Tuesday, January 29, 2008

Go Carry Him Back Home

For those of us who have been close to the work and music of Andy Palacio, heading down to Barranco, the small Garifuna village where he was raised, felt like a homecoming. In reality, it was nothing short of an invasion. We descended on Barranco, a village of some 200 inhabitants, not in the hundreds, but in the thousands. The scene reminded me of stories of the grand Belizean independence celebrations as they were held decades ago through the streets of Belize City. Except that the flags flying were the yellow, white, and black flags of the Garifuna nation (yellow for hope and riches, white for peace, and black for the ancestry of the people.)

The flood of emotion and praise that we experienced at the service continued when the chapel doors opened and we continued down Barranco's red dirt road in the pouring rain to see Andy laid to rest.

Like several mourners who I spoke with who didn't even know Andy personally, I was drawn to pay my respects because of who Andy was as a person, and what he fundamentally believed in. It was not only what Andy represented to us, or that Andy represented us. More than that, he exposed us to the world at our largest and yet most intimate selves. To me, Andy's greatest strength as a human being and as an artist was his vision, which was so personal to him, and yet so much larger than him. Without seeming to ever preach or teach, Andy made converts out of ordinary non-believers, making us feel that we could grasp something greater too, making us know that our own stories and songs were an act of pure resistance. His vision was about being true yourself, seeing yourself in the mirror of your own dirt-road, bakabush surroundings, and speaking your own name loudly wherever life's road might take you.

When we listen to the lyrics of this message through the barriers of our own shame or language or culture, we are transported outside of ourselves to a place where we can see ourselves, and therefore finally see each-other. Mourning his loss, we remain as desperate for this message as Andy's 13-year-old son, singing Ameuyengu, first shy then bolder, with a deepening voice as he smiled across the chapel at his sister.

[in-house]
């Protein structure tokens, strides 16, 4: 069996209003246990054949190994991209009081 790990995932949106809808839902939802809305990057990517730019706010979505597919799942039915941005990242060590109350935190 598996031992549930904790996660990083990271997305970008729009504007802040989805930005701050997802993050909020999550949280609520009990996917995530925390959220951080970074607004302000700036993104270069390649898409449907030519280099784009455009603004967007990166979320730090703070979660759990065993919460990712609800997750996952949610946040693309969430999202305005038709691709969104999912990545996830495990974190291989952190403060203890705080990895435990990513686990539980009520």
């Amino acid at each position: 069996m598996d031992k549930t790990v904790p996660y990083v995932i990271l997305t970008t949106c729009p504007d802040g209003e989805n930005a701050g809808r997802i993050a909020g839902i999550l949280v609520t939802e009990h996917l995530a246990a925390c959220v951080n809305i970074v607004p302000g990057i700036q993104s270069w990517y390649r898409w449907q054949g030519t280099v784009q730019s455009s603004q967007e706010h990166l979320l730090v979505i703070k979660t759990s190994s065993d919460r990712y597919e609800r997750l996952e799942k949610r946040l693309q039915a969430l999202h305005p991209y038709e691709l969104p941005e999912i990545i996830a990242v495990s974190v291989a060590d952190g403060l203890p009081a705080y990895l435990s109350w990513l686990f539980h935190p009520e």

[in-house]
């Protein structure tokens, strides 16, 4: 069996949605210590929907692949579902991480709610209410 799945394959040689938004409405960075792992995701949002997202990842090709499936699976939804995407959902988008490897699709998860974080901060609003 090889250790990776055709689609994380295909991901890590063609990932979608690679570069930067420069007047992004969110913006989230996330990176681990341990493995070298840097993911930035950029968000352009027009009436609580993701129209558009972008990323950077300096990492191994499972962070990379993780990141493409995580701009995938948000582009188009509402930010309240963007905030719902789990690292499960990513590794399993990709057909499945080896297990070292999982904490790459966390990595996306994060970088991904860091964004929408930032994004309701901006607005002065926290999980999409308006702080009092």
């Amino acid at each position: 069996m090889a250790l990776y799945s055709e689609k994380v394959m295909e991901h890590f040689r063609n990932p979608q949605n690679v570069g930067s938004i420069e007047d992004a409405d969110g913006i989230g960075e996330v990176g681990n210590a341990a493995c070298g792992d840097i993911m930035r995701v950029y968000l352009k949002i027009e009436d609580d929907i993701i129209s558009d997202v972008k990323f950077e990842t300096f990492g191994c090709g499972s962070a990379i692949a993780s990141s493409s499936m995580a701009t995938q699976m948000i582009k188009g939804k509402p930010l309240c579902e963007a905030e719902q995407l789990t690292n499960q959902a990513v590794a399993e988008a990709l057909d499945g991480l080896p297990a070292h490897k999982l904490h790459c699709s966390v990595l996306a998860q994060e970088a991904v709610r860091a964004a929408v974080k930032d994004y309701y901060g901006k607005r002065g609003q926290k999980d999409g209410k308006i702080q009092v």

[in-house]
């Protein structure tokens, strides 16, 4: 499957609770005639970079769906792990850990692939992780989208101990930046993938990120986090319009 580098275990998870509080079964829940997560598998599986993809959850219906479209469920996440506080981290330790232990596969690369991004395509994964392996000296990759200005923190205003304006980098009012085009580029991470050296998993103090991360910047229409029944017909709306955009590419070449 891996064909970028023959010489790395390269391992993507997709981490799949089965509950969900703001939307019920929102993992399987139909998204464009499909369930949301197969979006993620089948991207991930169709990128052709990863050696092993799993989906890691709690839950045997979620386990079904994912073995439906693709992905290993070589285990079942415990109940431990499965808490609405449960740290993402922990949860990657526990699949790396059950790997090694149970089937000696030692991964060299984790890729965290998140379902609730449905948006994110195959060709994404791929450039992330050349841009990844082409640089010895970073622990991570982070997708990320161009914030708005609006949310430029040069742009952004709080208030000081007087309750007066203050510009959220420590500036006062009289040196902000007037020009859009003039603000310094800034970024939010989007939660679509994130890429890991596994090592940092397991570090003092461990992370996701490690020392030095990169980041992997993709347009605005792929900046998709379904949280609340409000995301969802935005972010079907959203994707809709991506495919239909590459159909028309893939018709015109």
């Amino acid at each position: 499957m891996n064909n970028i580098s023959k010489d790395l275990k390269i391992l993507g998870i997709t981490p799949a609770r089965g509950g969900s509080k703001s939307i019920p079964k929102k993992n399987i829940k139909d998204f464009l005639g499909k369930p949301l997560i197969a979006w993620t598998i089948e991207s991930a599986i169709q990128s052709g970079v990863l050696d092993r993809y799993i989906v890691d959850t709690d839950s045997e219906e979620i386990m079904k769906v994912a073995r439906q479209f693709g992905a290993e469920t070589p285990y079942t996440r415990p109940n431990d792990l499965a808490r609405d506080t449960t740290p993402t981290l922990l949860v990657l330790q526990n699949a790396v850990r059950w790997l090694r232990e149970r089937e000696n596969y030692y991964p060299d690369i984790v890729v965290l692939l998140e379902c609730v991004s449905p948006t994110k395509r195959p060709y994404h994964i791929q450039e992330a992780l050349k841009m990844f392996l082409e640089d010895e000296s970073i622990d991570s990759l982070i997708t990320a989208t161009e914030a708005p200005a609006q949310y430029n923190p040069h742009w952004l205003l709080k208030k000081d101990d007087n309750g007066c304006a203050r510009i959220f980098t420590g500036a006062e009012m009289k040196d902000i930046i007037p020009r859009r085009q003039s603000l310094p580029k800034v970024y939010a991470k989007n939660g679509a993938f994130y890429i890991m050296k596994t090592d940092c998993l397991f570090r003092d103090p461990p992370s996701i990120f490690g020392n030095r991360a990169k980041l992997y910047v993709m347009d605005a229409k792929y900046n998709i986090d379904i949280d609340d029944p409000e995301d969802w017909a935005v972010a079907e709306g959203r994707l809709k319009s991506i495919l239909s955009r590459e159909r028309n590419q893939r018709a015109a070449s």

Andy, somewhere in my heart, I can't help feeling the weight of fate in the uncanny timing of your final achievements. In an interview last August, I asked you what the most memorable reactions to the "Watina" album had been so far. You mentioned two: Michael Polonio, your cousin and President of the National Garifuna Council, and the renowned Belizean Garifuna anthropologist Joseph Palacio, who both told you that your work was done and that "you could now go in peace."

We could not have known that your ancestors would agree. We could not have known that these words would prove to be literally true. After all, you and your god knew your own time better than any one of us.


A Tribute for Andy Palacio
by Irma McClaurin
An African diaspora treasure dies
By Irma McClaurin
Updated 1/28/2008 6:23:52 PM

"...Down Albert Street, the main thoroughfare in Belize City, the 'punta' sounds of Andy Palacio and Chico Ramos can be heard rocking the streets." (Women of Belize: Gender and Change in Central America, p. 34).

I remember vividly finally mastering the undulating hip and shuffling feet movements that are the trade mark of punta, a dance form in Belize, Central America popularized by Andy Palacio, a local artist.

On Saturday, January 19, 2008, at the very young age of 47, Andy Palacio, a Belizean national treasure, died. His was an influence that resonated across many different borders inside Belize, and touched the hearts and souls of African-descended people throughout Central and South America, the Caribbean, the United States, Canada, Europe and Africa. Andy, and his people represent the spirit of resistance, creativity and innovation that we know is part of the character of the African Diaspora. The origins of the Garifuna people are complicated, and filled with many serendipitous events, resistance, will power, and genius.

As the story goes, West African slaves believed to come from "the Yoruba, Ibo and Ashanti tribes" were shipwrecked off the coast of the Island of St. Vincent. They came ashore and were protected by the indigenous population of Island Caribs with whom they formed strong alliances. The Island Caribs were an amalgamation of Carib and Arawak Indians that occurred sometimes through warfare, with Arawak women often taken as war prizes. As a result, the Arawak-Carib women spoke a different language than men. This women's language pattern survives into the present. The intermixing and intermarriage of the maroon (escaped) Africans and the Island Caribs resulted in a new people –the Garifuna-- whose language drew upon its African roots mixed with Carib and Arawak. Sometimes called Karaphuna, according to one source, " 'Gari' is African for food," and "Garifuna roughly translates into 'cassava-eating people.'"